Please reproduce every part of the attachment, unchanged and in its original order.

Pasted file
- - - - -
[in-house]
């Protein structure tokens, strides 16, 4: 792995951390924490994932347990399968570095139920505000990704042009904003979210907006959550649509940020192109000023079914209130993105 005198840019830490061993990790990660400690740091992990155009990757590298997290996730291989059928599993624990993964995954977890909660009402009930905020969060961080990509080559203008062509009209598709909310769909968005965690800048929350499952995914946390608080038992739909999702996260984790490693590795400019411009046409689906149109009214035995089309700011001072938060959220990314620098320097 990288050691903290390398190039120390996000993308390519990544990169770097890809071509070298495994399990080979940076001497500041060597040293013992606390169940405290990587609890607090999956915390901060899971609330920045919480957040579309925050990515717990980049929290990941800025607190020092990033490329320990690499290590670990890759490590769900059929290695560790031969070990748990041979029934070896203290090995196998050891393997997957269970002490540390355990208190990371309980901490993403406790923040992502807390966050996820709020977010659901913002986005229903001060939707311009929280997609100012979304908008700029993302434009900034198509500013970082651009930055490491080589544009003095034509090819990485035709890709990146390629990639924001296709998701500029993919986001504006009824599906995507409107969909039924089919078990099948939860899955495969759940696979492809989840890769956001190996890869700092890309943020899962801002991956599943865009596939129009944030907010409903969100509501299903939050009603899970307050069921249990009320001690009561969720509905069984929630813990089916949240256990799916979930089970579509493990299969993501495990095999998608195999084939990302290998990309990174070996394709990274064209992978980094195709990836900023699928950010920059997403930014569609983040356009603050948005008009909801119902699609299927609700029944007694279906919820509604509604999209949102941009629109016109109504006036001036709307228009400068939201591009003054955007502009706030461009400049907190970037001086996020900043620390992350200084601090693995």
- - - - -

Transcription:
[in-house]
């Protein structure tokens, strides 16, 4: 792995951390924490994932347990399968570095139920505000990704042009904003979210907006959550649509940020192109000023079914209130993105 005198840019830490061993990790990660400690740091992990155009990757590298997290996730291989059928599993624990993964995954977890909660009402009930905020969060961080990509080559203008062509009209598709909310769909968005965690800048929350499952995914946390608080038992739909999702996260984790490693590795400019411009046409689906149109009214035995089309700011001072938060959220990314620098320097 990288050691903290390398190039120390996000993308390519990544990169770097890809071509070298495994399990080979940076001497500041060597040293013992606390169940405290990587609890607090999956915390901060899971609330920045919480957040579309925050990515717990980049929290990941800025607190020092990033490329320990690499290590670990890759490590769900059929290695560790031969070990748990041979029934070896203290090995196998050891393997997957269970002490540390355990208190990371309980901490993403406790923040992502807390966050996820709020977010659901913002986005229903001060939707311009929280997609100012979304908008700029993302434009900034198509500013970082651009930055490491080589544009003095034509090819990485035709890709990146390629990639924001296709998701500029993919986001504006009824599906995507409107969909039924089919078990099948939860899955495969759940696979492809989840890769956001190996890869700092890309943020899962801002991956599943865009596939129009944030907010409903969100509501299903939050009603899970307050069921249990009320001690009561969720509905069984929630813990089916949240256990799916979930089970579509493990299969993501495990095999998608195999084939990302290998990309990174070996394709990274064209992978980094195709990836900023699928950010920059997403930014569609983040356009603050948005008009909801119902699609299927609700029944007694279906919820509604509604999209949102941009629109016109109504006036001036709307228009400068939201591009003054955007502009706030461009400049907190970037001086996020900043620390992350200084601090693995």